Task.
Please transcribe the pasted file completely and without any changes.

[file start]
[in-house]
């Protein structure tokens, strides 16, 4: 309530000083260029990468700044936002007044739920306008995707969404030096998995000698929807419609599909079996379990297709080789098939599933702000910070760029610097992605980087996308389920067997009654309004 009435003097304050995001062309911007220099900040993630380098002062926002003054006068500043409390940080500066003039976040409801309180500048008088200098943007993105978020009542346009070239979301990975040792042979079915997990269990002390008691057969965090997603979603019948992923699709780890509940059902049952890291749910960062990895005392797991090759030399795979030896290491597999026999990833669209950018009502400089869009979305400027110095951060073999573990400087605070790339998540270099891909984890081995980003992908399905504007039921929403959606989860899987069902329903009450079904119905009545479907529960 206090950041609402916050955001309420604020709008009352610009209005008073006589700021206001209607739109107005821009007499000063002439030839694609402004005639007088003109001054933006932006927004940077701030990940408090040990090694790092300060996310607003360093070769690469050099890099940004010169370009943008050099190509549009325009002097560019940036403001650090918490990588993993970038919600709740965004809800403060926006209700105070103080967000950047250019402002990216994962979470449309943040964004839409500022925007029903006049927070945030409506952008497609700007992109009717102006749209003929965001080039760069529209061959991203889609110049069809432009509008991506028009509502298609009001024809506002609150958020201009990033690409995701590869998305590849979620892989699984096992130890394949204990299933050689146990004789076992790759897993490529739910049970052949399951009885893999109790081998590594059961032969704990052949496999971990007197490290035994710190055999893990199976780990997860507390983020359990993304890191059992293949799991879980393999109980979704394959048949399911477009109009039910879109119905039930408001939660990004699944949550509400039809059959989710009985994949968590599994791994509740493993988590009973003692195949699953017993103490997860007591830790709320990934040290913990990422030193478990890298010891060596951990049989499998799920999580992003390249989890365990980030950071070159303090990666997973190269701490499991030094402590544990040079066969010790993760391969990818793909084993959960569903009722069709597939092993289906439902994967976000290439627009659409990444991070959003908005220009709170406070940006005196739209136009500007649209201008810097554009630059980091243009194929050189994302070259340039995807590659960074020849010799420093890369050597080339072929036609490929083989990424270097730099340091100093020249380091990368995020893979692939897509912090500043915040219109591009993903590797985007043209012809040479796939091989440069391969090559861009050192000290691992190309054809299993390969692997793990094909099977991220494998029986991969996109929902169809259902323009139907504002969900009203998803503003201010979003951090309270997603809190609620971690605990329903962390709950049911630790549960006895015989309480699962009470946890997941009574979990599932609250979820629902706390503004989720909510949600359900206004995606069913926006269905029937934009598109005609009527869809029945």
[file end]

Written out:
[in-house]
């Protein structure tokens, strides 16, 4: 309530000083260029990468700044936002007044739920306008995707969404030096998995000698929807419609599909079996379990297709080789098939599933702000910070760029610097992605980087996308389920067997009654309004 009435003097304050995001062309911007220099900040993630380098002062926002003054006068500043409390940080500066003039976040409801309180500048008088200098943007993105978020009542346009070239979301990975040792042979079915997990269990002390008691057969965090997603979603019948992923699709780890509940059902049952890291749910960062990895005392797991090759030399795979030896290491597999026999990833669209950018009502400089869009979305400027110095951060073999573990400087605070790339998540270099891909984890081995980003992908399905504007039921929403959606989860899987069902329903009450079904119905009545479907529960 206090950041609402916050955001309420604020709008009352610009209005008073006589700021206001209607739109107005821009007499000063002439030839694609402004005639007088003109001054933006932006927004940077701030990940408090040990090694790092300060996310607003360093070769690469050099890099940004010169370009943008050099190509549009325009002097560019940036403001650090918490990588993993970038919600709740965004809800403060926006209700105070103080967000950047250019402002990216994962979470449309943040964004839409500022925007029903006049927070945030409506952008497609700007992109009717102006749209003929965001080039760069529209061959991203889609110049069809432009509008991506028009509502298609009001024809506002609150958020201009990033690409995701590869998305590849979620892989699984096992130890394949204990299933050689146990004789076992790759897993490529739910049970052949399951009885893999109790081998590594059961032969704990052949496999971990007197490290035994710190055999893990199976780990997860507390983020359990993304890191059992293949799991879980393999109980979704394959048949399911477009109009039910879109119905039930408001939660990004699944949550509400039809059959989710009985994949968590599994791994509740493993988590009973003692195949699953017993103490997860007591830790709320990934040290913990990422030193478990890298010891060596951990049989499998799920999580992003390249989890365990980030950071070159303090990666997973190269701490499991030094402590544990040079066969010790993760391969990818793909084993959960569903009722069709597939092993289906439902994967976000290439627009659409990444991070959003908005220009709170406070940006005196739209136009500007649209201008810097554009630059980091243009194929050189994302070259340039995807590659960074020849010799420093890369050597080339072929036609490929083989990424270097730099340091100093020249380091990368995020893979692939897509912090500043915040219109591009993903590797985007043209012809040479796939091989440069391969090559861009050192000290691992190309054809299993390969692997793990094909099977991220494998029986991969996109929902169809259902323009139907504002969900009203998803503003201010979003951090309270997603809190609620971690605990329903962390709950049911630790549960006895015989309480699962009470946890997941009574979990599932609250979820629902706390503004989720909510949600359900206004995606069913926006269905029937934009598109005609009527869809029945």